Why It’s Important To Keep A Current Employee Handbook

Jun 10 | , , , , , , , ,

 

While you may be an expert in your field, human resources may not come naturally to physical therapists. It’s crucial to have an employee handbook for your office to ensure there are clear rules and guidelines for conduct and to mitigate any potential issues. As soon as you have any employees, you need to have a handbook. However, as your practice grows and changes, you must take another look at your employee rules to ensure they’re still relevant.

What should go into an employee handbook?
A well-written employee handbook clearly lays out your expectations for workers. Business owners must comply with equal opportunity laws, which aim to prevent harassment and discrimination. One of the most important sections in your employee handbook should cover these laws and how both the employees and employer are expected to comply with them, according to the U.S. Small Business Administration.

“Physical therapists must comply with all state and federal employment laws regarding wages and hours.”

Clearly outline your practice’s compensation structure. Physical therapists must comply with all state and federal employment laws regarding wages and hours. In your employee handbook, explain to your workers how your practice will handle federal and state deductions, voluntary deductions, company benefits deductions, potential overtime pay, paycheck schedules and paid time off. In addition, tell them how frequently they can expect performance reviews and how to qualify for salary increases.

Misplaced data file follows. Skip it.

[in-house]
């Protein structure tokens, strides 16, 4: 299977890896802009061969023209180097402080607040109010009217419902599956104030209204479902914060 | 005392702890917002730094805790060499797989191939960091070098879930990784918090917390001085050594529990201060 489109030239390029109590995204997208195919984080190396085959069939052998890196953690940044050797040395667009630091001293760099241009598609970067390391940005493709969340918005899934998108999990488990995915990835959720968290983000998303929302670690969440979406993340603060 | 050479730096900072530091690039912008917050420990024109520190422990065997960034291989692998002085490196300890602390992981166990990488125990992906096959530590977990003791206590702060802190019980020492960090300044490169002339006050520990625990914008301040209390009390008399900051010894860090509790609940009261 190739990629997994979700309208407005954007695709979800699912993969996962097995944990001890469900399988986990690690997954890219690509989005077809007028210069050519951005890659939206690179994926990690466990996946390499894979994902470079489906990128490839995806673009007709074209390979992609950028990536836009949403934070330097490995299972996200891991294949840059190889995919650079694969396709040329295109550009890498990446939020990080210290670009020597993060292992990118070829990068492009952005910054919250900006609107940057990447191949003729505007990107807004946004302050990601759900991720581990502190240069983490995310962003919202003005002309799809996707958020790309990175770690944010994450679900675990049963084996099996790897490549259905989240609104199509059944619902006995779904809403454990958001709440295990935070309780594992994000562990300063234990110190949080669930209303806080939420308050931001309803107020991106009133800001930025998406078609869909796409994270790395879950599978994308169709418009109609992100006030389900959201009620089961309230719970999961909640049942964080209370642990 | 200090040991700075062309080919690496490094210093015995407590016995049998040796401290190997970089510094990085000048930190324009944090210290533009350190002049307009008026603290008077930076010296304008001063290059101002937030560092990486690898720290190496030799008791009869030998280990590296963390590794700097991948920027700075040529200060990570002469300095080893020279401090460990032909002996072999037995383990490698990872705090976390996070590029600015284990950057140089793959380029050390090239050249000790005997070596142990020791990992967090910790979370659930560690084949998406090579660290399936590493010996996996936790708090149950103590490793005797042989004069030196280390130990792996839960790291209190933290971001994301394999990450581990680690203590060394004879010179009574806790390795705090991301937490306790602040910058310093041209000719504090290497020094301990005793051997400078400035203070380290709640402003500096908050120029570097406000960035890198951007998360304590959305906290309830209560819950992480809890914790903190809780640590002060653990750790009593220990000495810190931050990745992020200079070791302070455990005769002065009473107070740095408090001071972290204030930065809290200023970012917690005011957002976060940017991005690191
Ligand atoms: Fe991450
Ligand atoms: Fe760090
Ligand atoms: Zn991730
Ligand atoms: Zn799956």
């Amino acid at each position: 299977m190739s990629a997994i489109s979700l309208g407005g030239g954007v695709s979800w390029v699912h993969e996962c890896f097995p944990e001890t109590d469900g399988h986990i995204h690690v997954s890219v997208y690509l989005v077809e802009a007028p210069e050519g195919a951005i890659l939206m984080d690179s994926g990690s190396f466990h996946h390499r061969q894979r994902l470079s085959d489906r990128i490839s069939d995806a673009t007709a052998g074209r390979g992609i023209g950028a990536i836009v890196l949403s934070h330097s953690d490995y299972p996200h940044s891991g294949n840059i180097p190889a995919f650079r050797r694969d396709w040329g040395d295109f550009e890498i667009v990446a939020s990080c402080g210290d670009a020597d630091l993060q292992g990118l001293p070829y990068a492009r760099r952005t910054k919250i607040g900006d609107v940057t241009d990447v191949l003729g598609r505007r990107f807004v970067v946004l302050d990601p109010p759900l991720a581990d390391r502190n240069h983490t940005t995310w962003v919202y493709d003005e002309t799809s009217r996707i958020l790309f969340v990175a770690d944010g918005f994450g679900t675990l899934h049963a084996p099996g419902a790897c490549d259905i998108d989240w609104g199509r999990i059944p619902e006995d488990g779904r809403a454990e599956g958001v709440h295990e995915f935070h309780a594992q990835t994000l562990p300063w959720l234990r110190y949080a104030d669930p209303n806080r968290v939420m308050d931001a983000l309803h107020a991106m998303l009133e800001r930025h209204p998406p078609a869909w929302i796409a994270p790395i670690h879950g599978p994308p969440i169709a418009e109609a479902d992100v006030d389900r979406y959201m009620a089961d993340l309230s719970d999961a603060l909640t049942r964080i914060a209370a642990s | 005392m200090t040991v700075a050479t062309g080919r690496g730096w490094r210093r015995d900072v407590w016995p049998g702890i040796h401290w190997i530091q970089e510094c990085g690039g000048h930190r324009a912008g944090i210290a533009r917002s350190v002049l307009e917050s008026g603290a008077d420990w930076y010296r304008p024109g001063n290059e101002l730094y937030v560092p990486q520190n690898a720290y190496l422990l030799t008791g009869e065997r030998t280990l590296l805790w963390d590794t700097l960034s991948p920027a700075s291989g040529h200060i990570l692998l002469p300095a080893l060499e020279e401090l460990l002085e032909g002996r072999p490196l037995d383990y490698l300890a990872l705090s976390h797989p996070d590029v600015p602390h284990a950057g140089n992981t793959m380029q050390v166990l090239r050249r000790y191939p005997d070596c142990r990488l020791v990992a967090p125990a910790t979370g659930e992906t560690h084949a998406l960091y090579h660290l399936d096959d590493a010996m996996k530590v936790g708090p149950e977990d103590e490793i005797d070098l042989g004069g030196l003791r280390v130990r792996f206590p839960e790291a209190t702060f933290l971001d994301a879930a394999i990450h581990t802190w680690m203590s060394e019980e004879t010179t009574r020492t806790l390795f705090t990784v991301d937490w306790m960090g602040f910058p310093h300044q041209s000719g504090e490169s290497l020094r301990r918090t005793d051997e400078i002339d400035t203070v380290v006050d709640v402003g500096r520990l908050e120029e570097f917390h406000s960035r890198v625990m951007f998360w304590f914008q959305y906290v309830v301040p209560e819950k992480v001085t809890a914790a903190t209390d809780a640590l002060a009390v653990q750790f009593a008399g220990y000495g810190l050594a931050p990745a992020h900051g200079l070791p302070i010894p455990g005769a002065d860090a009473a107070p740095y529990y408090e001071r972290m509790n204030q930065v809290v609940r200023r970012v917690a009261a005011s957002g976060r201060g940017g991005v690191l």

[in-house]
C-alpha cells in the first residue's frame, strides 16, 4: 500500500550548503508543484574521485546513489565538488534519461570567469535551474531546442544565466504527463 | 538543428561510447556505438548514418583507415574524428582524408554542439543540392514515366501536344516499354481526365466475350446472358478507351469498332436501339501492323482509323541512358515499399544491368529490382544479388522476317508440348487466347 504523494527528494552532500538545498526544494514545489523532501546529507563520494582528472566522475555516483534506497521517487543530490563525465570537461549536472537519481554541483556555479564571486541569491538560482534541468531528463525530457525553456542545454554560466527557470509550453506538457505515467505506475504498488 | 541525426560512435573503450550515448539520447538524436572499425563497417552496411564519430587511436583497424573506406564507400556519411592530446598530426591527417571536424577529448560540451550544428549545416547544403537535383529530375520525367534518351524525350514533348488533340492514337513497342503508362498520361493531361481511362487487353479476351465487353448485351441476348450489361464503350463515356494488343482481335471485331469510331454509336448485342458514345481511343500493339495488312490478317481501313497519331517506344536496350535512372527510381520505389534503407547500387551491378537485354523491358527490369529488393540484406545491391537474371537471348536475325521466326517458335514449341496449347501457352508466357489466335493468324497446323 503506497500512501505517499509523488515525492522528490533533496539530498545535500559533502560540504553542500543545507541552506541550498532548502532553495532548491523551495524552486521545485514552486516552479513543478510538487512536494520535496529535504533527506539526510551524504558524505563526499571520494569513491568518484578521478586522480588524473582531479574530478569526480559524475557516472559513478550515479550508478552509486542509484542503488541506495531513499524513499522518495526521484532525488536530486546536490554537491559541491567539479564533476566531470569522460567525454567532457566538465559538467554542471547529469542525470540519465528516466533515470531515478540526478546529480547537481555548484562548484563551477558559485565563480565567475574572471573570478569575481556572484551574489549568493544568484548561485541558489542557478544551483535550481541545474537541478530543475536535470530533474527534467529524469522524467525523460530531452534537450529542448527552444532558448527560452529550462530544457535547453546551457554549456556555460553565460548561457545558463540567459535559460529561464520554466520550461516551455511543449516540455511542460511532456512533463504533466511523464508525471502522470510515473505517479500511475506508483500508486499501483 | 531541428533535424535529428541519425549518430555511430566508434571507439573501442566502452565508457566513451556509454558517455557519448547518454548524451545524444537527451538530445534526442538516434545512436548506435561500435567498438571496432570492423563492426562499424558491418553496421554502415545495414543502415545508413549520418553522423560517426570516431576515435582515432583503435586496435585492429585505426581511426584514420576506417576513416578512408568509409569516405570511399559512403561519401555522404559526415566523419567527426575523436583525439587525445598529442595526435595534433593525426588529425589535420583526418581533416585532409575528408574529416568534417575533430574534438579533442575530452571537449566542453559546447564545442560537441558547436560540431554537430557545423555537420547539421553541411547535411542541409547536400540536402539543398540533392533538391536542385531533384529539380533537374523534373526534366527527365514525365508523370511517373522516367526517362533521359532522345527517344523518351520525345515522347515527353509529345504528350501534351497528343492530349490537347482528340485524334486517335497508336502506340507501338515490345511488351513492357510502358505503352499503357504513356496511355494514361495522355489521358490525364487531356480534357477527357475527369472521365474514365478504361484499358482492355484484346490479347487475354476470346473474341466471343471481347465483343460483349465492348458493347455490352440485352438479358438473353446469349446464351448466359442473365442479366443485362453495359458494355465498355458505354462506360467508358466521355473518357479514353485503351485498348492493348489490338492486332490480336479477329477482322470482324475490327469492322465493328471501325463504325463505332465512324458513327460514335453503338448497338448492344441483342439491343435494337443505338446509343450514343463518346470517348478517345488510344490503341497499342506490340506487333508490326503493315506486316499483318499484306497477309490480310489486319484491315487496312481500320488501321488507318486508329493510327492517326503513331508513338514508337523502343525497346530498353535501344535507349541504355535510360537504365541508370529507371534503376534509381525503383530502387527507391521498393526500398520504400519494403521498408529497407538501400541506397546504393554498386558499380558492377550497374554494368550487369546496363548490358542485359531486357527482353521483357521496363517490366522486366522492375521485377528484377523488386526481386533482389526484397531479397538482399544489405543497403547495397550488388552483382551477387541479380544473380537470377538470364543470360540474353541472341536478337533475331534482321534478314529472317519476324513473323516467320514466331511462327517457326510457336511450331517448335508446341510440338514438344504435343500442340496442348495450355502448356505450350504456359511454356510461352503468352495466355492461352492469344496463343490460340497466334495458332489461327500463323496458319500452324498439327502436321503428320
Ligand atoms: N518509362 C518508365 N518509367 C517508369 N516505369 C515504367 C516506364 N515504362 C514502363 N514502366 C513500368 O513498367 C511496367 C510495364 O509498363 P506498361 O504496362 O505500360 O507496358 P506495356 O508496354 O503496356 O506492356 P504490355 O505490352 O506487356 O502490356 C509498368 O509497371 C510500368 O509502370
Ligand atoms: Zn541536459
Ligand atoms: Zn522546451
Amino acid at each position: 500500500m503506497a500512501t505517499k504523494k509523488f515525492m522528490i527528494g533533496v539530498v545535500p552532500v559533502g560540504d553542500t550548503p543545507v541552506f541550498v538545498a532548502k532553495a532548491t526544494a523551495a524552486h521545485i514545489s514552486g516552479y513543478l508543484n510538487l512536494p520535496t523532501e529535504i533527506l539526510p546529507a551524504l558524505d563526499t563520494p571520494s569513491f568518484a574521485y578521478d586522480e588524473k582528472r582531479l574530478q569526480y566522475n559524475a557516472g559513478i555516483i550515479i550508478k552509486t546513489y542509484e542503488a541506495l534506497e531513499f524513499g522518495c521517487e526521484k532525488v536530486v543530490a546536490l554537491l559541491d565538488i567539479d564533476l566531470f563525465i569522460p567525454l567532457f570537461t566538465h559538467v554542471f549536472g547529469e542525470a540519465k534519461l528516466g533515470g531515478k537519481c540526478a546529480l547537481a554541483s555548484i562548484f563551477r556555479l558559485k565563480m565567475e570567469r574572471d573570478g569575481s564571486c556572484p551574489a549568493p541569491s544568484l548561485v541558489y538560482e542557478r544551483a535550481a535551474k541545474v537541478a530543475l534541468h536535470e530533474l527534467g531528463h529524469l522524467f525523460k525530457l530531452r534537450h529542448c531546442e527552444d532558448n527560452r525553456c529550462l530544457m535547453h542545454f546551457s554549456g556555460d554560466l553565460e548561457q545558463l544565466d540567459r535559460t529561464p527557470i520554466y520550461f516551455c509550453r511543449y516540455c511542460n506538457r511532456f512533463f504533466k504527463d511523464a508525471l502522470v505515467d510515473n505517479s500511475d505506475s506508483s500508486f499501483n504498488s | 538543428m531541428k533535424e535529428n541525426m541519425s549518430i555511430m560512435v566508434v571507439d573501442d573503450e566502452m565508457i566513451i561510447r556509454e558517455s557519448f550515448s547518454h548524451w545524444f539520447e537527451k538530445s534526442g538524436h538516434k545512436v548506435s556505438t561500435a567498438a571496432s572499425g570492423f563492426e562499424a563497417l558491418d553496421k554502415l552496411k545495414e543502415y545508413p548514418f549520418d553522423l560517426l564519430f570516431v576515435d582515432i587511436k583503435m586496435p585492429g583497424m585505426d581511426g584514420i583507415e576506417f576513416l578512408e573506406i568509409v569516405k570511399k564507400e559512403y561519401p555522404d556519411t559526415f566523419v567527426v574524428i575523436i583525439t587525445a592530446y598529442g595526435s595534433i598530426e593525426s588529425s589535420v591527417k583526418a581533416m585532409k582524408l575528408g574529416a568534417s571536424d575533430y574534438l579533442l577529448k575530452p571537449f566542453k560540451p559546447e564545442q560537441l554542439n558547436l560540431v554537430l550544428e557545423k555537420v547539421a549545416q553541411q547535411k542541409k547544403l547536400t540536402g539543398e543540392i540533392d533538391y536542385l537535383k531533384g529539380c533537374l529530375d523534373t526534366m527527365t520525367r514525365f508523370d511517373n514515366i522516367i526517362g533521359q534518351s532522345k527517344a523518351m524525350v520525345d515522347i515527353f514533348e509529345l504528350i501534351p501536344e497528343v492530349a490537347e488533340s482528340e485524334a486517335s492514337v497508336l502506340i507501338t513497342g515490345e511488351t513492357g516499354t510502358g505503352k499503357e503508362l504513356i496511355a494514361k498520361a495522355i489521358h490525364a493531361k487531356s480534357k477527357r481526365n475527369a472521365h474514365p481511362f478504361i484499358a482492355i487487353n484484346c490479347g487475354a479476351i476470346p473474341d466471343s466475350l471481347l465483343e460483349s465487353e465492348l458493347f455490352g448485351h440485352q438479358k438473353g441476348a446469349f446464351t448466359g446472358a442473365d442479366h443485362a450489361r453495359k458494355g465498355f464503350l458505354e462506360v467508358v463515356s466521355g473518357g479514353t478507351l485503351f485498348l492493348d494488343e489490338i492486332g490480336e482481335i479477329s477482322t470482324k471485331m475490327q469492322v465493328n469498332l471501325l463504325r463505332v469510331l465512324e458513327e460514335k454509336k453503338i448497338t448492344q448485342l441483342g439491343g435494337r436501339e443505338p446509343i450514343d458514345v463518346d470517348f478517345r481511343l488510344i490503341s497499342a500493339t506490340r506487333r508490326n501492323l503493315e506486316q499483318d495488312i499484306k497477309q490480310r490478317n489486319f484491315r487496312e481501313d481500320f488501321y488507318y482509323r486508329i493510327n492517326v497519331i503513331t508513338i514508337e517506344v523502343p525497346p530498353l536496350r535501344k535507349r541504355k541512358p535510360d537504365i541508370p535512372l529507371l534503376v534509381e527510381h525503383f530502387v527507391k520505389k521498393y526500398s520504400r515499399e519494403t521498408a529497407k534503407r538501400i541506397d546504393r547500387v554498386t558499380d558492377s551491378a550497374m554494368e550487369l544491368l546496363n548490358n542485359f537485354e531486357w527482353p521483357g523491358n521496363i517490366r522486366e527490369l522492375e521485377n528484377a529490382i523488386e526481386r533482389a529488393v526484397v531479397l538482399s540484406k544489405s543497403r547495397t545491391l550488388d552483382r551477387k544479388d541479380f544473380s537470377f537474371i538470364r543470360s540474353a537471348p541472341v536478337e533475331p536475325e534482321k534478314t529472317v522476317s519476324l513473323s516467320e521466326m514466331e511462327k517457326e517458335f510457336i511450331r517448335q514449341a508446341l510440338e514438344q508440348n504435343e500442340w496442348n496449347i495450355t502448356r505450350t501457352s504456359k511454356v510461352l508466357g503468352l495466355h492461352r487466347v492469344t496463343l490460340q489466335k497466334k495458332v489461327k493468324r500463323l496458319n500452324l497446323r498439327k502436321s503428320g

Describe worker schedules and the standards of conduct you expect employees to maintain. This can prevent you from being liable for any workplace issues and informs employees of their rights. Companies of any size can be sued, so you are at risk even if you have only a handful of employees.

How do you know if your employee handbook needs to be updated?
All businesses change over time, including physical therapy clinics. As your practice grows and takes on new employees, the same rules may not be applicable. Not only do clinics change, but also employment and payroll tax laws shift. Reviewing your employee handbook once per year ensures you stay in compliance with state and federal regulations.

You also need to audit your policies to ensure you’re enforcing them. Employee rules of conduct won’t do much good if no one enforces them. The reason employers often don’t enforce their policies is because employee handbooks sometimes lay out step-by-step processes, and these may not be applicable to every situation with individual employees. It may be a better idea to create policies that offer some flexibility so managers can decide how to handle situations based on an employee’s work history, the frequency of the problem and the severity of each occurrence.

If a section is unclear when you review it, rewrite the entire section to make it less ambiguous.

Employee handbooks should always be given to new workers when they start. You can ask employees to sign a form to acknowledge they received a copy of the clinic’s rules and regulations.

 

This article is brought to you by PREFERRED Therapy Providers Inc. PREFERRED is the nation’s leading payor management services network. Our expertise is working with physical, occupational and speech therapy practices – from single clinics to multiple clinic locations.